#208: Little Green Bag by George Baker Selection

Peak Month: May 1970
10 weeks on Vancouver’s CKLG chart
1 week Hit Bound
Peak Position #1 ~ CKVN
Peak Position on Billboard Hot 100 ~ #21
YouTube: “Little Green Bag
Lyrics: “Little Green Bag

Hans Bouwens was born in December 1944 in Hoorn, North Holland, the Netherlands. He was born to a single mother. Months before Bouwens was born, his father, Peppino Caruso, a former Italian soldier from Calabria put to labor by the Germans in nearby Grosthuizen, had been killed while attempting to escape when he was to be transferred to Germany. Bouwens was raised by his mother and his grandparents. He sang and played guitar in a schoolband (The Jokers) with Bob Ketzers, but at the age of 14 he left school and took jobs unloading ships on the Zaan and eventually as a factory worker at a lemonade factory. In 1961, he took the stage name “Body” and formed the band Body and the Wild Cats, with Bob Ketzers and his brother Ruud as well as Gerrit Bruyn on bass, all from Wormerveer.

In 1968, Hans Bouwen joined the band, Soul Invention. This was a soul band that had been founded the previous year by Henk Kramer in Assendelft. Soul Invention played covers of songs by Otis Redding and Sam and Dave. The band consisted of Job Netten (guitar), Henk Kramer and Eric Bardoen (saxophone), Jacques Greuter (keyboard and flute), Theo Vermast and later Jan Visser (bass), and Ton Vredenburg (drums). Visser and Bouwens wrote the song “Little Greenback” (sic) in the summer of 1969. The band recorded their first album in September 1969, after which, considering this was no soul music, they changed their name to The George Baker Selection. Bouwens named the band after a character from a detective novel.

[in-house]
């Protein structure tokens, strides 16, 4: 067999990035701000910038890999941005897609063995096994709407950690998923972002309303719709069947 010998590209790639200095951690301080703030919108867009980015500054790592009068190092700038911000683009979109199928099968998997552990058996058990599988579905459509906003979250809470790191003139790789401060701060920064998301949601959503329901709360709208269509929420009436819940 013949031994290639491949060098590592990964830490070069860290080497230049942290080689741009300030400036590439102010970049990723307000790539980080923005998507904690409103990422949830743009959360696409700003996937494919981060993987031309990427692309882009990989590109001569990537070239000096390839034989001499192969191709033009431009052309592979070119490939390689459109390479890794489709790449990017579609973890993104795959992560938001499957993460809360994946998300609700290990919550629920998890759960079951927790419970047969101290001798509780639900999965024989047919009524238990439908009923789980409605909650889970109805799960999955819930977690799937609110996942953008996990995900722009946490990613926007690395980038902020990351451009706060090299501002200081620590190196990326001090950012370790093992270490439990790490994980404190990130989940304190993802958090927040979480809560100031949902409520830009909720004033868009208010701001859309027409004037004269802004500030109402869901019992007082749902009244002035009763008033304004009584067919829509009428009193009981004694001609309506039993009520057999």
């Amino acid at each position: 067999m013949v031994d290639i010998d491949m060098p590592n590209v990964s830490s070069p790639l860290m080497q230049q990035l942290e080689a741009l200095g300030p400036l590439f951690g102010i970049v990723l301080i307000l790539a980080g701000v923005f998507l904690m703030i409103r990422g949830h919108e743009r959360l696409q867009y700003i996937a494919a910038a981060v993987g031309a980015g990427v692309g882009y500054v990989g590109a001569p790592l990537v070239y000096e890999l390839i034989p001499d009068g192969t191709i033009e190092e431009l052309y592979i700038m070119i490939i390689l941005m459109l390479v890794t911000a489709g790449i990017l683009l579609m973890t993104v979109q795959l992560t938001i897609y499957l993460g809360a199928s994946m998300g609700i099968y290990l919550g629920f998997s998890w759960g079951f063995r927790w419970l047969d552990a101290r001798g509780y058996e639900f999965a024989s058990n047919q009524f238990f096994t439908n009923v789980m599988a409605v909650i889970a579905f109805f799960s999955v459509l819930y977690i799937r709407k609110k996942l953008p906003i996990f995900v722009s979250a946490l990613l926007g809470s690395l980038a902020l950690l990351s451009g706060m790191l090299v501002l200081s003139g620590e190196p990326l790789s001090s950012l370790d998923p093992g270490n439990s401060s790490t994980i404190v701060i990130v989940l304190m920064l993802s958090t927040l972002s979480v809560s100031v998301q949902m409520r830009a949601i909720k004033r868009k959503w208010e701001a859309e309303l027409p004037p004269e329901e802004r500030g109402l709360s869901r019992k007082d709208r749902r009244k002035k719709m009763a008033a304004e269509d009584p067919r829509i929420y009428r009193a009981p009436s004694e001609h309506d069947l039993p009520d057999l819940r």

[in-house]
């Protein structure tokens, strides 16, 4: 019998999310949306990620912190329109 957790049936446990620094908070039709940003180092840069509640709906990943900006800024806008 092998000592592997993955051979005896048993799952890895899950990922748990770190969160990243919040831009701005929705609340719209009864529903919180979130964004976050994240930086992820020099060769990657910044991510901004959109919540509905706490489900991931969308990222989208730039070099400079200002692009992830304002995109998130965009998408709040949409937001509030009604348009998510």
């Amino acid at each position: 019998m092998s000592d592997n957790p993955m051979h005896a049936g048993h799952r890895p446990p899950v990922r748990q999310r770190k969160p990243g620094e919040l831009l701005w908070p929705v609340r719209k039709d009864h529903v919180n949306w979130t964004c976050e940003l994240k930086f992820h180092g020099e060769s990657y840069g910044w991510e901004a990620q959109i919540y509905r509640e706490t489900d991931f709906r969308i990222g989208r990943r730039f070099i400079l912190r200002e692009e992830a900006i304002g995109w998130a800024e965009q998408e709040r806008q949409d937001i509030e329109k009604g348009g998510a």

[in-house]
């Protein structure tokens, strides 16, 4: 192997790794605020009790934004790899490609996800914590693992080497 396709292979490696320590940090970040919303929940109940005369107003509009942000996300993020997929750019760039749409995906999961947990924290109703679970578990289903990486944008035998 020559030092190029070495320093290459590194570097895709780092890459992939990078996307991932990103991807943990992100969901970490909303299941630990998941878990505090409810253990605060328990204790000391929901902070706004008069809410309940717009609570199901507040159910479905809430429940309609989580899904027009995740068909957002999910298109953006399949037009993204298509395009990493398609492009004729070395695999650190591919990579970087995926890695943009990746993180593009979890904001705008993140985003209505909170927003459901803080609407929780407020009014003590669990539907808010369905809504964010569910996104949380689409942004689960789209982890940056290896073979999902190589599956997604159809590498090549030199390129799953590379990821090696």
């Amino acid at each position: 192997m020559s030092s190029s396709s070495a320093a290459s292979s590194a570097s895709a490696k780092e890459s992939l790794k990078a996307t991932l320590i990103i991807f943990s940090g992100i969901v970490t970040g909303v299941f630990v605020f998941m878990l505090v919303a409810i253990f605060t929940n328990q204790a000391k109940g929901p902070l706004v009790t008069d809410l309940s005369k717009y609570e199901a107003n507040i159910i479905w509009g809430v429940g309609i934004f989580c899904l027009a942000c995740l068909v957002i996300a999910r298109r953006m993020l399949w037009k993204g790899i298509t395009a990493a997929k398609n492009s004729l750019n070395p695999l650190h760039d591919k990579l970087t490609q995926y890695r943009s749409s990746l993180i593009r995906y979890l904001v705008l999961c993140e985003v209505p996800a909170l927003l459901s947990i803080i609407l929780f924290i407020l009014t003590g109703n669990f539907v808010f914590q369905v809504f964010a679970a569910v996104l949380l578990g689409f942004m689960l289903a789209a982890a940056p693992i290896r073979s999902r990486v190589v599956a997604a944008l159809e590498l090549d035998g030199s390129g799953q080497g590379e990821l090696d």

The original title track from the band’s debut album was “Little Greenback”. This was in reference to the color of the United States dollar, and the popular Greenback nickname. However, the single was given the erroneous title “Little Green Bag”.

Little Green Bag by George Baker Selection

The shift from “Little Greenback” to “Little Green Bag” is a mondegreen, a mishearing or misinterpretation of a phrase in a way that gives it a new meaning. Mondegreens are most often created by a person listening to a poem or a song; the listener, being unable to clearly hear a lyric, substitutes words that sound similar and make some kind of sense. And in the case of “Little Green Bag”, this is what many people were hearing when they first heard the George Baker Selection’s “Little Greenback” live or in its first pressing. And so “Little Green Bag” became the song title.

The lyrical phrasing of the original make it clear “greenback” was the original word, and not “green bag.” The George Baker Selection sang “Lookin’ back on the track, for a little greenback.” Nonetheless, the mondegreen prevailed. And so “Little Green Bag” became the song title.

Some DJs in the USA refused to play the song which they took to be referring to a “bag of marijuana”. The lyrics of the song adds to the belief that it’s about marijuana, since it describes quite similarly the confusion of trying to find the bag, which is a common thing marijuana smokers experience.